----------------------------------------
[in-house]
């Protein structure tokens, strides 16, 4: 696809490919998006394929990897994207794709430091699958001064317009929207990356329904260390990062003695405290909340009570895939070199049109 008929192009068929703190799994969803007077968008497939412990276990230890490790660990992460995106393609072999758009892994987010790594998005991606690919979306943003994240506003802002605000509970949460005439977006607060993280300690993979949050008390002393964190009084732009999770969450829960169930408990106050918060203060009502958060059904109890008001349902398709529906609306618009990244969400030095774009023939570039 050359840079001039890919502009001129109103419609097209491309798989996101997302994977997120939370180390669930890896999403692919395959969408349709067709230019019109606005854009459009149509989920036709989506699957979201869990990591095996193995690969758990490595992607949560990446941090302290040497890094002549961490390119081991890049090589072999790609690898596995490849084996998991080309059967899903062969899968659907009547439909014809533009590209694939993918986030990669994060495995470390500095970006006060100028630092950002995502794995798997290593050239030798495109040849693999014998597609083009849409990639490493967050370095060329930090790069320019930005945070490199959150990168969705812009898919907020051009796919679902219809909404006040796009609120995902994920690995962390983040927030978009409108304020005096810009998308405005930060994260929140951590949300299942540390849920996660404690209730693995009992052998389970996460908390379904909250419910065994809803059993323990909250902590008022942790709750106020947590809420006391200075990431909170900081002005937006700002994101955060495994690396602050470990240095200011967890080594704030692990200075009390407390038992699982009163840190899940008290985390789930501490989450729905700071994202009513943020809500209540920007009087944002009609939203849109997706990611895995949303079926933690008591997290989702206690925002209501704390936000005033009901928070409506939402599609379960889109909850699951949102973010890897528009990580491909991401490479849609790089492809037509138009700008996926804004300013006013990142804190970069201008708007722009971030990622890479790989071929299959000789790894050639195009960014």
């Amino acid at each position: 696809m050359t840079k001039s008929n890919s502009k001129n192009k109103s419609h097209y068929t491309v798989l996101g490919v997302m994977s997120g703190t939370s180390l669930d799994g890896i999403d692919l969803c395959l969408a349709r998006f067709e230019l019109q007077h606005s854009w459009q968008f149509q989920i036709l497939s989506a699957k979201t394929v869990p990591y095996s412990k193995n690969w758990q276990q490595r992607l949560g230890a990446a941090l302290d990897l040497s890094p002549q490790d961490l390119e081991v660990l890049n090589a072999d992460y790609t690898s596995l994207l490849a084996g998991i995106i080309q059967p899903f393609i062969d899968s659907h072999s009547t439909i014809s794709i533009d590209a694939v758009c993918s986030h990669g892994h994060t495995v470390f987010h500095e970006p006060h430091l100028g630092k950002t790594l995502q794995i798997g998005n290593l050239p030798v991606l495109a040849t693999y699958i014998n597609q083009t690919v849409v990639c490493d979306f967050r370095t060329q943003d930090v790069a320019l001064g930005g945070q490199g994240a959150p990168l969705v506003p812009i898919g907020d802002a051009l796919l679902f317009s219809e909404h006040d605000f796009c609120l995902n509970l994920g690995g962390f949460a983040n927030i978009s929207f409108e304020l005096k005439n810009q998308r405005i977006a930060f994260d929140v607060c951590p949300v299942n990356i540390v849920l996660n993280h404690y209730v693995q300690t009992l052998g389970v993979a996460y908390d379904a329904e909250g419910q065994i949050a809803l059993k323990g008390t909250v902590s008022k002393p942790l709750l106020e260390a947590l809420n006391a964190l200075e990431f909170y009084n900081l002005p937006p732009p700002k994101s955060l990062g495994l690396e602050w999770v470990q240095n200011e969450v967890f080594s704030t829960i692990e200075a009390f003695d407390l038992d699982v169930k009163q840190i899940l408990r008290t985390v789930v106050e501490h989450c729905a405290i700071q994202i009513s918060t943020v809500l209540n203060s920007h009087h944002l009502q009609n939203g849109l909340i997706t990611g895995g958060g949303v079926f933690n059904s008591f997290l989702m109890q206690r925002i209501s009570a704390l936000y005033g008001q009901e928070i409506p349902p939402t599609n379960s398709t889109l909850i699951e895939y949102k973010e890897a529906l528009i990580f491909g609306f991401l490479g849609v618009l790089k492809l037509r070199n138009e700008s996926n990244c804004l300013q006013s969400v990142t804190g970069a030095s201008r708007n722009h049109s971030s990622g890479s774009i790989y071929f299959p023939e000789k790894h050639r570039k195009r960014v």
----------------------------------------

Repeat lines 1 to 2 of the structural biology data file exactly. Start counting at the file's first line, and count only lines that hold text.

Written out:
[in-house]
């Protein structure tokens, strides 16, 4: 696809490919998006394929990897994207794709430091699958001064317009929207990356329904260390990062003695405290909340009570895939070199049109 008929192009068929703190799994969803007077968008497939412990276990230890490790660990992460995106393609072999758009892994987010790594998005991606690919979306943003994240506003802002605000509970949460005439977006607060993280300690993979949050008390002393964190009084732009999770969450829960169930408990106050918060203060009502958060059904109890008001349902398709529906609306618009990244969400030095774009023939570039 050359840079001039890919502009001129109103419609097209491309798989996101997302994977997120939370180390669930890896999403692919395959969408349709067709230019019109606005854009459009149509989920036709989506699957979201869990990591095996193995690969758990490595992607949560990446941090302290040497890094002549961490390119081991890049090589072999790609690898596995490849084996998991080309059967899903062969899968659907009547439909014809533009590209694939993918986030990669994060495995470390500095970006006060100028630092950002995502794995798997290593050239030798495109040849693999014998597609083009849409990639490493967050370095060329930090790069320019930005945070490199959150990168969705812009898919907020051009796919679902219809909404006040796009609120995902994920690995962390983040927030978009409108304020005096810009998308405005930060994260929140951590949300299942540390849920996660404690209730693995009992052998389970996460908390379904909250419910065994809803059993323990909250902590008022942790709750106020947590809420006391200075990431909170900081002005937006700002994101955060495994690396602050470990240095200011967890080594704030692990200075009390407390038992699982009163840190899940008290985390789930501490989450729905700071994202009513943020809500209540920007009087944002009609939203849109997706990611895995949303079926933690008591997290989702206690925002209501704390936000005033009901928070409506939402599609379960889109909850699951949102973010890897528009990580491909991401490479849609790089492809037509138009700008996926804004300013006013990142804190970069201008708007722009971030990622890479790989071929299959000789790894050639195009960014």